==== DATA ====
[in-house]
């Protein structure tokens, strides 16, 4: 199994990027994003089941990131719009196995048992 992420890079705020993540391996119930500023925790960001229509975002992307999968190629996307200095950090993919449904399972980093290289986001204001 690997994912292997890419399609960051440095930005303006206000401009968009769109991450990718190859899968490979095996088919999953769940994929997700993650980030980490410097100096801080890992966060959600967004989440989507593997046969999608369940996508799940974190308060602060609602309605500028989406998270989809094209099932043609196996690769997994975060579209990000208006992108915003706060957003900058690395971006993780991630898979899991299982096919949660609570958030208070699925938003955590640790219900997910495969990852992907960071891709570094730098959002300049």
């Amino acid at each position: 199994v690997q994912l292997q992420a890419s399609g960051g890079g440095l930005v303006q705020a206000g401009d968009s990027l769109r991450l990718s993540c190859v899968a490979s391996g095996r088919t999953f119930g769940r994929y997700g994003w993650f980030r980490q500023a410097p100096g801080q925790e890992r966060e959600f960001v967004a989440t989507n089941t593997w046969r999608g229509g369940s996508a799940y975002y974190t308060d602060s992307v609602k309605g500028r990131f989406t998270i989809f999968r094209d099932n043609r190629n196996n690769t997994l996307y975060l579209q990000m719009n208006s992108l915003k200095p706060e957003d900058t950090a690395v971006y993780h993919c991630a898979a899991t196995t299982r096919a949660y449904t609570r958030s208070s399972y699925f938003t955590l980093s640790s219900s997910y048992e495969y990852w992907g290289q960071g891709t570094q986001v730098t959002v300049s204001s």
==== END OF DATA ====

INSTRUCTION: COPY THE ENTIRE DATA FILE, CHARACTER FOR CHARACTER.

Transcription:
[in-house]
């Protein structure tokens, strides 16, 4: 199994990027994003089941990131719009196995048992 992420890079705020993540391996119930500023925790960001229509975002992307999968190629996307200095950090993919449904399972980093290289986001204001 690997994912292997890419399609960051440095930005303006206000401009968009769109991450990718190859899968490979095996088919999953769940994929997700993650980030980490410097100096801080890992966060959600967004989440989507593997046969999608369940996508799940974190308060602060609602309605500028989406998270989809094209099932043609196996690769997994975060579209990000208006992108915003706060957003900058690395971006993780991630898979899991299982096919949660609570958030208070699925938003955590640790219900997910495969990852992907960071891709570094730098959002300049």
């Amino acid at each position: 199994v690997q994912l292997q992420a890419s399609g960051g890079g440095l930005v303006q705020a206000g401009d968009s990027l769109r991450l990718s993540c190859v899968a490979s391996g095996r088919t999953f119930g769940r994929y997700g994003w993650f980030r980490q500023a410097p100096g801080q925790e890992r966060e959600f960001v967004a989440t989507n089941t593997w046969r999608g229509g369940s996508a799940y975002y974190t308060d602060s992307v609602k309605g500028r990131f989406t998270i989809f999968r094209d099932n043609r190629n196996n690769t997994l996307y975060l579209q990000m719009n208006s992108l915003k200095p706060e957003d900058t950090a690395v971006y993780h993919c991630a898979a899991t196995t299982r096919a949660y449904t609570r958030s208070s399972y699925f938003t955590l980093s640790s219900s997910y048992e495969y990852w992907g290289q960071g891709t570094q986001v730098t959002v300049s204001s």